No question, Christmas was my favorite holiday during my youth. What is not to love about a treasure trove of carefully wrapped gifts sitting underneath a Douglas Fir Christmas tree, peppered with blinking lights and dozens of handmade ornaments made from past art classes, right? My family was not particularly religious, but we thought of the holiday as a blessing, a rare glimpse of warmth during a long, blustery Upstate New York winter.
Today, as a bachelor, I admit that – these days - Christmas is not too much more than a small, pleasant diversion. With 330 days of sunshine a year, Dec. 25 is not a needed glimmer of comfort, but instead, a day off and a nice excuse to visit a crowded cineplex to watch three new movies back-to-back-to-back. I would not exactly claim that “Bah! Humbug!” frequents my vocabulary, but I am less celebratory of the day than most Americans.
Having said that, my favorite Christmas movies will probably not differ too much from yours, but I certainly had to pull down some cobwebs to jog my memory. It’s been a while. Perhaps I will watch some of these on Christmas Day 2017, but – quite frankly - I’d love to see “I, Tonya” again and catch “All the Money in the World” and even “Jumanji: Welcome to the Jungle” in busy movie theatres.
5. “Scrooged” (1988) – This updated take on “A Christmas Carol” features Bill Murray as Frank Cross, a miserable television executive whose station is broadcasting a live showing of the aforementioned famed story on Christmas Eve. Frank’s selfish, unapologetic persona rubs everyone the wrong way, and for his bad energy-efforts, the ghosts of Christmas Past, Present and Future visit him in an attempt to change his ways. No, this is not the most regal version of “A Christmas Carol”, but Murray’s sardonic humor is fun to watch. Shades of his “Saturday Night Live” lounge singer act nicely appear in the third act, and Carol Kane’s take on the Ghost of Christmas Present is priceless too.
4. “The Muppet Christmas Carol” (1992) – Sure, “A Christmas Carol” has been repurposed about 1,000,006 times (See # 5), but not like this. Director Brian Henson spins a charming version of the story - Muppet-style - in his feature film debut. Henson perfectly casts Michael Caine as Scrooge, and the talented actor faces the Muppet-ghosts of Christmas Past, Present and Future. For good measure, his old business partners Jacob and Robert Marley are played by those cranky old men from the theatre balcony, Waldorf and Statler. Much of the fun is anticipating which Muppets will play the famous Dickens characters, so I will not give away any more secrets. If you have young kids, this movie should be their first experience with “A Christmas Carol”, but there is a very good chance that you will enjoy it even more.
3. “Bad Santa” (2003) – Department store Santas have been inadvertently scaring little children for years. Well, it’s probably due to their long grey beards, but I digress. On the other hand, children and adults of all ages should feel apprehensive of Willie (Billy Bob Thornton), who is one of the very worst Santas in recorded history. This belligerent thief with massive drinking and manners problems, uses his Kris Kringle alter ego as a cover to perform larcenies. When he is not arguing with his business partner, Marcus (Tony Cox), and a dim kid who follows him around, Willie forms a romantic relationship with Sue (Lauren Graham) who possess a Santa fetish. This Rated-R comedy is not for kids, but this film proudly features one of Thornton’s most memorable roles and 91 minutes of offensive hilarity.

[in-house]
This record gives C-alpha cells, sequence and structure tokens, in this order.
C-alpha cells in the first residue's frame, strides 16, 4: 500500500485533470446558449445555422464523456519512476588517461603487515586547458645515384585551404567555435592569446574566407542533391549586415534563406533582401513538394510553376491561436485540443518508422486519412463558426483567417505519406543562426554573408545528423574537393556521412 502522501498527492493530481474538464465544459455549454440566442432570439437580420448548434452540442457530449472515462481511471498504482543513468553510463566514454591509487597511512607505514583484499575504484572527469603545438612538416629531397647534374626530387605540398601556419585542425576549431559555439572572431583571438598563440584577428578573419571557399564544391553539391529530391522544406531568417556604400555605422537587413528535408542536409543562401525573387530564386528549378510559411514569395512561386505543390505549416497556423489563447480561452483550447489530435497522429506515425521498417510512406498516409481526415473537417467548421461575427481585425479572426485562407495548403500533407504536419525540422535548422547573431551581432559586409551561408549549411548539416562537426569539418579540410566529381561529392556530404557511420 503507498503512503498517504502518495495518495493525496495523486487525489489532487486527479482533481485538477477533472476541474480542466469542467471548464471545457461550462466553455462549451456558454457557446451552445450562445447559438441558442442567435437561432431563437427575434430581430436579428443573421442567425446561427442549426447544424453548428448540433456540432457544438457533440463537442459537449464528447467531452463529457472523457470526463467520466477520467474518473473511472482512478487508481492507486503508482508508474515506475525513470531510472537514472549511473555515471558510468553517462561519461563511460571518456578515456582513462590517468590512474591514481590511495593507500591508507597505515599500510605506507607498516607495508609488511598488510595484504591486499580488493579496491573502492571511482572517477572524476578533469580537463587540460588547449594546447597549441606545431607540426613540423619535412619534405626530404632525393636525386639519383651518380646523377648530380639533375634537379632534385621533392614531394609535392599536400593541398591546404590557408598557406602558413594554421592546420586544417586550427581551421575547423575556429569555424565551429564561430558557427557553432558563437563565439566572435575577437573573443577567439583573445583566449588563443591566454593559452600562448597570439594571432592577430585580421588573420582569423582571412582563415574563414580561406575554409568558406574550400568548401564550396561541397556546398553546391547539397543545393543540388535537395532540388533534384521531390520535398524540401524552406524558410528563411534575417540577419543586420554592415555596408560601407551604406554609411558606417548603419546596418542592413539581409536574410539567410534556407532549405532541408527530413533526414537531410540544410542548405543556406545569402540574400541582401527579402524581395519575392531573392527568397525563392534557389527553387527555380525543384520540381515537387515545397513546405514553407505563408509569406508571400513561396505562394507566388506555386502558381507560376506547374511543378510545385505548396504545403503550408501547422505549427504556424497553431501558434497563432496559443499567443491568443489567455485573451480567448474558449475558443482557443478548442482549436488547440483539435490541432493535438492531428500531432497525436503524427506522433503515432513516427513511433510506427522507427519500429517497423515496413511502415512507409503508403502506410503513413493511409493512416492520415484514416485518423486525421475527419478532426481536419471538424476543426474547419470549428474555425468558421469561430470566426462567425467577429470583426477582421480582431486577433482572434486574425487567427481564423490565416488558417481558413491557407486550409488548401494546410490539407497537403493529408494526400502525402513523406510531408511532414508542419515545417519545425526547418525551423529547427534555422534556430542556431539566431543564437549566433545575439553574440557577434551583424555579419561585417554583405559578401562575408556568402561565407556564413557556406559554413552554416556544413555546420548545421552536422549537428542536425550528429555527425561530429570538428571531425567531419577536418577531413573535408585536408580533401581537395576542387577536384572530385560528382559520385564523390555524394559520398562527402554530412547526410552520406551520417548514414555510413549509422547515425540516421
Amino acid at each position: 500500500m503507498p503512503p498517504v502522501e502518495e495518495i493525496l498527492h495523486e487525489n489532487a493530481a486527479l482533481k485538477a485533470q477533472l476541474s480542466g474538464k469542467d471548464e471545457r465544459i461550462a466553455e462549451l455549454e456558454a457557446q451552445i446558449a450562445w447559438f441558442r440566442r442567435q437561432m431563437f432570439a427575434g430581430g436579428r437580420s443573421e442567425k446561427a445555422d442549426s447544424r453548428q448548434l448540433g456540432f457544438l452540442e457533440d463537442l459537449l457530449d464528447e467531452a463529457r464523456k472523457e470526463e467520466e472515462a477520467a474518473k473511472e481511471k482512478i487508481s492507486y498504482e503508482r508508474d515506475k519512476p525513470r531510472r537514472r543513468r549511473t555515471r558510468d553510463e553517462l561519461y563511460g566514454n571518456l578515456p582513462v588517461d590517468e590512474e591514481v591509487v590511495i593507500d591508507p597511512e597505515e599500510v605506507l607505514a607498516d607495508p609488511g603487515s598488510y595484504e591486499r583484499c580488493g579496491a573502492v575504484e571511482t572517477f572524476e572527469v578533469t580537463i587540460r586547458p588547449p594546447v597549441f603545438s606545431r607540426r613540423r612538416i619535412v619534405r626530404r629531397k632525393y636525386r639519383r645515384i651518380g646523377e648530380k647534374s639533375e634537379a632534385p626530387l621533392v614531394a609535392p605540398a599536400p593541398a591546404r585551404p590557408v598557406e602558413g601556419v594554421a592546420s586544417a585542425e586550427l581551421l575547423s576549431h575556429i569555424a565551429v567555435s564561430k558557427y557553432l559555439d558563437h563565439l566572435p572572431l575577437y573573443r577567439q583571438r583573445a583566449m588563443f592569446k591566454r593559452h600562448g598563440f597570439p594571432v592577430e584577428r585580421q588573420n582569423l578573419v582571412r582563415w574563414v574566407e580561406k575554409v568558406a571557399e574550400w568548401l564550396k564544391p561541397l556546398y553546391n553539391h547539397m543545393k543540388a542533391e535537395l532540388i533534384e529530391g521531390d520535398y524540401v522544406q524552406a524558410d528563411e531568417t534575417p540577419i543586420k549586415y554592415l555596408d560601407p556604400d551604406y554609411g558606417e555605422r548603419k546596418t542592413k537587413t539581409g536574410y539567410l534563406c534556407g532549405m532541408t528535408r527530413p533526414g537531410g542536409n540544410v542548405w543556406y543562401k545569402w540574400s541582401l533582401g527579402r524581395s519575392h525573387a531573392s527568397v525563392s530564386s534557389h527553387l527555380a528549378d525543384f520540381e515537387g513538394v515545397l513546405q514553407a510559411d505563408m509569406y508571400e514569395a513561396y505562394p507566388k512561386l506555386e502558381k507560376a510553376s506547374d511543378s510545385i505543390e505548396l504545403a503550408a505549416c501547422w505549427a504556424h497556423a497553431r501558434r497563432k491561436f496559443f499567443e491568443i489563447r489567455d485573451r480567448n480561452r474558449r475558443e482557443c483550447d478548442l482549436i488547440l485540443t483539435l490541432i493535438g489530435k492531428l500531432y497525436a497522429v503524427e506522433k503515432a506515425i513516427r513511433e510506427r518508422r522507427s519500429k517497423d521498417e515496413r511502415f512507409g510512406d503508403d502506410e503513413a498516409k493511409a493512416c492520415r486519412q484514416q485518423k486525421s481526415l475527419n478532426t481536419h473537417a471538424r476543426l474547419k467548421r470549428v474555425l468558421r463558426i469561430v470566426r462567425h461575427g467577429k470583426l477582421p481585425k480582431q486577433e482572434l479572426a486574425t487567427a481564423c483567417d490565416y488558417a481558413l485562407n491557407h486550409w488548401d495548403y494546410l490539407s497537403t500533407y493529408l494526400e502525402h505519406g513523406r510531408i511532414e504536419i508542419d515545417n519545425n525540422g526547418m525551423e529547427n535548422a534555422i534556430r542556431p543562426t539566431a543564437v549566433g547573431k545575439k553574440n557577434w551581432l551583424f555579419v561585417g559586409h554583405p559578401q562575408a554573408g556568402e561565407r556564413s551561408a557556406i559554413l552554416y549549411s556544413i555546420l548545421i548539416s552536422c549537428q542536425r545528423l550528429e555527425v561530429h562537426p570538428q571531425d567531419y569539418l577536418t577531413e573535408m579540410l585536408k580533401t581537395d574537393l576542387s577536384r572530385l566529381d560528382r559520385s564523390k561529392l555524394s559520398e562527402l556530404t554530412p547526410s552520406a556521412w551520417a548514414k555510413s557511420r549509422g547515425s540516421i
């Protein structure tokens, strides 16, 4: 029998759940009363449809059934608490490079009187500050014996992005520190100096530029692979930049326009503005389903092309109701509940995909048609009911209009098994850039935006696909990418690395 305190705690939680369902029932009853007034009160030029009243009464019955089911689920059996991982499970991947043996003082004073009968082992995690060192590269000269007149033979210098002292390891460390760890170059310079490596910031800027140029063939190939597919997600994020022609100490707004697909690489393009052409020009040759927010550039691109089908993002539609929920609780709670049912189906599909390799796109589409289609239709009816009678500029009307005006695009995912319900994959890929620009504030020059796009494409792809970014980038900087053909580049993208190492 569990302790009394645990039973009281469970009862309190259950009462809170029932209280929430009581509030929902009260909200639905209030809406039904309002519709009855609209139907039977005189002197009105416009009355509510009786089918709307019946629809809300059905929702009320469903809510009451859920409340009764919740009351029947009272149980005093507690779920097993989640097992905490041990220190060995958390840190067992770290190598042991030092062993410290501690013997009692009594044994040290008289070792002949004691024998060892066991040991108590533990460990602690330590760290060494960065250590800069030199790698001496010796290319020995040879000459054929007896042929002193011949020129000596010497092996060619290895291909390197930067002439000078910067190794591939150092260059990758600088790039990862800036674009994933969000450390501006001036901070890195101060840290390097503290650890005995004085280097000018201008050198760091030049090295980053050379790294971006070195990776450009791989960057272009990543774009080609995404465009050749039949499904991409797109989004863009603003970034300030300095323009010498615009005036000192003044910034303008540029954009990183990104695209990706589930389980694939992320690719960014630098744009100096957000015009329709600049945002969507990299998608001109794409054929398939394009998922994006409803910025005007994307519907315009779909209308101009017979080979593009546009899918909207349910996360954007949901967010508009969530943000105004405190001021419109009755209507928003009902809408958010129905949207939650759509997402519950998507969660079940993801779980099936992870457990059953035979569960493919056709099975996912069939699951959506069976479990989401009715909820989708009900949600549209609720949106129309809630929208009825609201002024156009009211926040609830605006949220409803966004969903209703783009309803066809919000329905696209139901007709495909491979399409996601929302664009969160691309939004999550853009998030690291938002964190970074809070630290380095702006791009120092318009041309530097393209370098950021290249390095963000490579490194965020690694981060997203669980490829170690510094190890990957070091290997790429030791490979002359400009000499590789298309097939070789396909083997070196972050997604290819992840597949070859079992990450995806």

2. “It’s a Wonderful Life” (1946) – Frank Capra’s classic is not exactly a Christmas movie, but since its long-standing holiday season run on television and, of course, the picture’s ending, this wonderful Jimmy Stewart and Donna Reed vehicle fits the bill. All-around good guy George Bailey (Stewart) always plays by the rules, but due to a simple mistake by his Uncle Billy, the family’s loan company faces dire consequences. George contemplates suicide, but an angel named Clarence cleverly attempts to change his mind. Led by Stewart’s and Reed’s earnest performances and Capra’s hand in capturing the beauty of everyday moments, “It’s a Wonderful Life” blooms with humanity and good feelings. The dance/swimming pool scene is a perfect example of a hundred smile-inducing moments.
1. “A Christmas Story” (1983) – Mother and Old Man Parker (Melinda Dillon and Darren McGavin) make every attempt to deliver a warm, memorable Christmas for their kids, Ralphie and Randy, but director Bob Clark’s film breaks many holiday movie rules that existed at that time, because their efforts were also laced with daily dysfunction. Designed warts and all, the picture paints a comedic and relatable winter wonderland, complete with Randy’s obnoxious snowsuit, an impatient department store elf, the infamous leg lamp, and much, much more. This particular critic saw “A Christmas Story” in a movie theatre in 1983, and looking back 34 years, one can easily see that its style paved the way for countless TV series and films, like “Malcom in the Middle” (2000 – 2006) and the “Diary of a Wimpy Kid” series.
Jeff – a member of the Phoenix Critics Circle – has penned film reviews since 2008 and graduated from ASU’s Walter Cronkite School of Journalism. Follow Jeff and the Phoenix Film Festival on Twitter @MitchFilmCritic and @PhoenixFilmFest, respectively.